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Kanji (漢字 literally characterss from Han China) are Chinese characters used in Japanese.
Kanji are one of the three character sets used in the Japanese writing system (the other two being hiragana and katakana). Unlike the kana, which are phonetic syllables, kanji are logographs (also called logograms, pictograms, pictographs or glyphs, meaning a symbol used to represent an entire word), or ideograms which represent abstract concepts, such as "up" or "down".
Kanji were imported over a period of centuries from the Chinese language, are typically more complex than kana, and have different meanings and pronunciations ("readings") depending on how they are combined with other kanji and kana. A kanji will often have its pronunciation for the given context spelled out in ruby characters known as "furigana," small hiragana written above it or kumimoji to its right. This is especially true in children's texts and mangas, or for characters not included in the essential kanji set.
Kanji are taken from Chinese hanzi and some are mutually readable, however there are Chinese characters peculiar to Japanese, Chinese characters that have different meanings in Japanese, Chinese characters that have identical meanings but are written differently, Chinese characters that are not used in Japanese, and also Chinese characters that are used phonetically in Japanese (ateji). It is therefore not always possible to ascertain the meaning of a kanji from its Chinese meaning.
In 1946 the Japanese government, seeking to simplify kanji in literature and periodicals, created a list of 1850 "daily use kanji" (touyou kanji 当用漢字). This list of kanji was expanded to 1945 characters in 1981 and called the jouyou kanji (常用漢字). Characters that were culled from daily usage were replaced by combinations of the simpler jouyou kanji characters. There are also approximately 300 "name kanji" (the jinmeiyou kanji 人名用漢字) used in personal and geographical names.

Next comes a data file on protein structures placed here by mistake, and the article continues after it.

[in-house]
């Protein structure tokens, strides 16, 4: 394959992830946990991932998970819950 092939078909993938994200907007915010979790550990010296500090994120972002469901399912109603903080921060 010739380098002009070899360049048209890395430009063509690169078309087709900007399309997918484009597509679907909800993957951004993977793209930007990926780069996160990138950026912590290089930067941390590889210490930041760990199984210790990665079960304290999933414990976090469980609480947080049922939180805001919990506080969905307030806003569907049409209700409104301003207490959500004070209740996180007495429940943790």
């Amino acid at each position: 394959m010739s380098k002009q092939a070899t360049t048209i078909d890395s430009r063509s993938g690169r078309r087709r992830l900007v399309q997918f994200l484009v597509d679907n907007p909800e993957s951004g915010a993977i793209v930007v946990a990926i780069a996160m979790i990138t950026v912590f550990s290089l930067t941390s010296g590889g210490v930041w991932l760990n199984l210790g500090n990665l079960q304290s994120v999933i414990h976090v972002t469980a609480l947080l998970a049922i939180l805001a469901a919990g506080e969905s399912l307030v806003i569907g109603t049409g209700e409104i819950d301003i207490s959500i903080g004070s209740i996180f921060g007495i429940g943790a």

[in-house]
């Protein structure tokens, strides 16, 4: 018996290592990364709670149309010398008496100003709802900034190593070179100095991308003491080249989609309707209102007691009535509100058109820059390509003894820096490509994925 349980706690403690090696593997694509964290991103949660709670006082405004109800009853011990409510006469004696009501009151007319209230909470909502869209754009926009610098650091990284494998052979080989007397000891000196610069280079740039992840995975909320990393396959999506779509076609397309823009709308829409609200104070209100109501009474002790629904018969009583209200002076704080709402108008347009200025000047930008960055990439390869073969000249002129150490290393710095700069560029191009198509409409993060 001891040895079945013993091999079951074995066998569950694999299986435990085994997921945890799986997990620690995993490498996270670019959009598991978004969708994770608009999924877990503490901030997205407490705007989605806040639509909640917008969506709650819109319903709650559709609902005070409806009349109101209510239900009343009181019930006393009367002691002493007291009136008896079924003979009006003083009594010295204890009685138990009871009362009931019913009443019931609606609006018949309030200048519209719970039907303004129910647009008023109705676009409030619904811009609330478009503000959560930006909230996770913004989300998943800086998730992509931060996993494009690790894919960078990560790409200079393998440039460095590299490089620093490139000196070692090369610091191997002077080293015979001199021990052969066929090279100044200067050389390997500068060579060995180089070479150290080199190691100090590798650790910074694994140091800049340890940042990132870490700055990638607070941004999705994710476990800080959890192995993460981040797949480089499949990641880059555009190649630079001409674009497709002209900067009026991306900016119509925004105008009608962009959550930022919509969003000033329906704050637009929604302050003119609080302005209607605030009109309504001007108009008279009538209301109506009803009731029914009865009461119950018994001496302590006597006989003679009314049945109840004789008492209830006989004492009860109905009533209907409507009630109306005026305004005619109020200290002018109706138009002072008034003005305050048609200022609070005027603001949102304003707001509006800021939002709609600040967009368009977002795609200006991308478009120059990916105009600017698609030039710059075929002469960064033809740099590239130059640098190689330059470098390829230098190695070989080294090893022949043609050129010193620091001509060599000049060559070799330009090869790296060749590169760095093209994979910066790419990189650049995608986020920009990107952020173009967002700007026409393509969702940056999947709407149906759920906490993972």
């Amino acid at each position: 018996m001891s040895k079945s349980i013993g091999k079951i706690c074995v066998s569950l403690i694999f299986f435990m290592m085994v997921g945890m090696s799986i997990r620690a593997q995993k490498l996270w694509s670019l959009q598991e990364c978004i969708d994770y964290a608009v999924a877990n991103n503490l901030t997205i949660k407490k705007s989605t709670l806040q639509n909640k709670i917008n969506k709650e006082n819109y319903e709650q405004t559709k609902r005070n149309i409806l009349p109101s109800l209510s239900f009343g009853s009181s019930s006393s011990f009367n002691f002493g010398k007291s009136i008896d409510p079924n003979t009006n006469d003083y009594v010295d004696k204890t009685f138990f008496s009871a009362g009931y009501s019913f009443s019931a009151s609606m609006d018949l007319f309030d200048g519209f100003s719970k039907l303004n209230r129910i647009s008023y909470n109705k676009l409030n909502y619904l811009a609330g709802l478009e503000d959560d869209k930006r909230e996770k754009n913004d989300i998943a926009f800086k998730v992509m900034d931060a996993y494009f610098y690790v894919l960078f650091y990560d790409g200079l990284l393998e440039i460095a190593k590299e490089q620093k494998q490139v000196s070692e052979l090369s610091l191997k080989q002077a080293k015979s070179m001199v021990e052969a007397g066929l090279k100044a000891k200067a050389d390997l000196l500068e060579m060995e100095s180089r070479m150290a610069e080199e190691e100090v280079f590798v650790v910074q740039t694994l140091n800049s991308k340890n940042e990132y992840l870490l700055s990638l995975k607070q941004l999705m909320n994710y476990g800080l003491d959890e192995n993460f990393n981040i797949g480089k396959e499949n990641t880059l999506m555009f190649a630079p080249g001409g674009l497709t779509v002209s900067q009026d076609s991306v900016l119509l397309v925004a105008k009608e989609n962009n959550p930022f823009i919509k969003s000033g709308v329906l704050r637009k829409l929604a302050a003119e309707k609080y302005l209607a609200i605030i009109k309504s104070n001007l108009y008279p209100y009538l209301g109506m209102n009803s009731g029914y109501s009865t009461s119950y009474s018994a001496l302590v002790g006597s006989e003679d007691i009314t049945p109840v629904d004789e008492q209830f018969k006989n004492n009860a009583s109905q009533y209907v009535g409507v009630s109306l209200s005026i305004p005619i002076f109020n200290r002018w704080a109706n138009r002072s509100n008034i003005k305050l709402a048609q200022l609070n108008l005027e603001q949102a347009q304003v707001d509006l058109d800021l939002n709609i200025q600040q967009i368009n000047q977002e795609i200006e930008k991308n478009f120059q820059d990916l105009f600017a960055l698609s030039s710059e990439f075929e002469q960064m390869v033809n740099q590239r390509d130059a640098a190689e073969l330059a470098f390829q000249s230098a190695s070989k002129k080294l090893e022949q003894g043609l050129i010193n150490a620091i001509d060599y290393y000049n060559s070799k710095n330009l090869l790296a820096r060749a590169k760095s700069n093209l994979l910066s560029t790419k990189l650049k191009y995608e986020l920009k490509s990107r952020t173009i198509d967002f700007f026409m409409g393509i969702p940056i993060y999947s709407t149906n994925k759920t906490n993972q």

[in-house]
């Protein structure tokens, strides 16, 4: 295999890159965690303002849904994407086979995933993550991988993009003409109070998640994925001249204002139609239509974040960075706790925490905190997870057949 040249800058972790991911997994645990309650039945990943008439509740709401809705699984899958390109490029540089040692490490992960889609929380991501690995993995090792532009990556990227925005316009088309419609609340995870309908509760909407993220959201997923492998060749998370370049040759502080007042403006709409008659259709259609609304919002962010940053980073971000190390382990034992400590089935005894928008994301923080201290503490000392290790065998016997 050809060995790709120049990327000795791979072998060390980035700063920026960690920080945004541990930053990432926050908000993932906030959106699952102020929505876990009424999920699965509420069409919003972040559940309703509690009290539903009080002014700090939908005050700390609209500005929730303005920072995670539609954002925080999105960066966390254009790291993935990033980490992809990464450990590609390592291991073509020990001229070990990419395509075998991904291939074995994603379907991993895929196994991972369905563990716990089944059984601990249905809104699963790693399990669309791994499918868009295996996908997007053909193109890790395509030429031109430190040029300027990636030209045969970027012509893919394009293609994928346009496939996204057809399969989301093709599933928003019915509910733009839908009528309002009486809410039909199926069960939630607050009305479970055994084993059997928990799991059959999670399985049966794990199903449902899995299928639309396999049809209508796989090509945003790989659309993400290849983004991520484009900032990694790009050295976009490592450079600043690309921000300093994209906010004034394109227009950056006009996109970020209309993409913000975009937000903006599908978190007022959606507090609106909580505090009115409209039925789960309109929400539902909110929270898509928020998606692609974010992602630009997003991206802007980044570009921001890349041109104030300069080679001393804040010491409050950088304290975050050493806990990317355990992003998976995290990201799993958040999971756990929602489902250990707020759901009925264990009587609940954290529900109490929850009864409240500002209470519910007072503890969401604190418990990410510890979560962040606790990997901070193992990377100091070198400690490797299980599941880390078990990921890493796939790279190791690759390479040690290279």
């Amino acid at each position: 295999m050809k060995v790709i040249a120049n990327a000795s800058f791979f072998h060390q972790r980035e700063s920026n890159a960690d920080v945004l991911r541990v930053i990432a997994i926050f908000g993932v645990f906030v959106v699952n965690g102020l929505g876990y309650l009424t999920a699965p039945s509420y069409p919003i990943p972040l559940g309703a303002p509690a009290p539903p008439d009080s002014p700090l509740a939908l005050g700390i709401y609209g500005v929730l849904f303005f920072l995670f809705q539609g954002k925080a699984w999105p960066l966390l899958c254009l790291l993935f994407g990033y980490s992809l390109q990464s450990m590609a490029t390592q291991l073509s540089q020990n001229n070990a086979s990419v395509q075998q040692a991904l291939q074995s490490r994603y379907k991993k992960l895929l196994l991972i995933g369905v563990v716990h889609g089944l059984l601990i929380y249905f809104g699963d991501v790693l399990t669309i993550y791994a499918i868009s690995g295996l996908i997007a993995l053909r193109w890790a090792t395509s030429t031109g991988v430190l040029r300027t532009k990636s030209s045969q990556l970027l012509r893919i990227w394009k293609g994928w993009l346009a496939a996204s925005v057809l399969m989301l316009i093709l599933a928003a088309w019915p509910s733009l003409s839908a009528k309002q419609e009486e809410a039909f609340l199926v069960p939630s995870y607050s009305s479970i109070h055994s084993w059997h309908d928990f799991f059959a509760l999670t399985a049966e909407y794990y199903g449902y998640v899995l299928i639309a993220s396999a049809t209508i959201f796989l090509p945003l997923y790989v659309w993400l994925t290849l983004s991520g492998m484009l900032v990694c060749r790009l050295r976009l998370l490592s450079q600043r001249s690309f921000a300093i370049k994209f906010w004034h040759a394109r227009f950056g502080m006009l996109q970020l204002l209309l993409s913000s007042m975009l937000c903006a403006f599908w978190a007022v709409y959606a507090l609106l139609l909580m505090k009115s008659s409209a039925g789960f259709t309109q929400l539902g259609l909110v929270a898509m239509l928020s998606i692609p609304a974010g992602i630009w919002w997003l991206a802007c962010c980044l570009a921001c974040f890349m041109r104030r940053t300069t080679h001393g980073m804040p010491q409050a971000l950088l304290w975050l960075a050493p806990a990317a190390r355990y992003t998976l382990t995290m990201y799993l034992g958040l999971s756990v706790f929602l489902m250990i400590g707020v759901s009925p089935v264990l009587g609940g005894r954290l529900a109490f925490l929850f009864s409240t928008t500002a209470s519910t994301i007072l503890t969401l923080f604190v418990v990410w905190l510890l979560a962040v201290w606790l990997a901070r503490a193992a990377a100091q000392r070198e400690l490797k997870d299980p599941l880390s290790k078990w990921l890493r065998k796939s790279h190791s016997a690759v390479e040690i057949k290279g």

Kanji have two categories pronunciations, referred to as "readings": on readings (音読み or onyomi) and kun readings (訓読み or kunyomi). On readings are derived from the original Chinese pronunciations of the character, and are typically used when a kanji is part of a compound. Kun readings are typically used when kanji are used on their own, either as complete nouns or as adjective and verb stems. Most kanji have at least one on-reading and one kun-reading each. Kanji also have a third, lesser-known reading called nanori reading, which is used for people's names.
There are exceptions to these rules. Many kanji have no kun-reading and a few have no on-reading. Some use kun-readings, not on-readings, to make compounds.
Often a kanji will be used for the root of a verb, with the conjugation written in hiragana. When kanji characters are not followed by hiragana they are often grouped in twos and are pronounced in the On reading. The word "kanji"(漢字) is a perfect example of this. Its pronunciation is derived from the Chinese word "hanzi".
Japanese prefers to use the ideographic iteration mark (々) to indicate a plural meaning, whereas Chinese may reuse the first character, or does not indicate plural at all (although the Chinese use is not limited to that of indicating plurality; it is often used in for the purpose of indicating a repetition of a previous character or a group of characters).
|Example of the word 'people'|
There is currently no accepted theory about the origin of kanji with accounts ranging from intermediary introduction by Korea, importation by Japanese in China, and exportation by Chinese in Japan.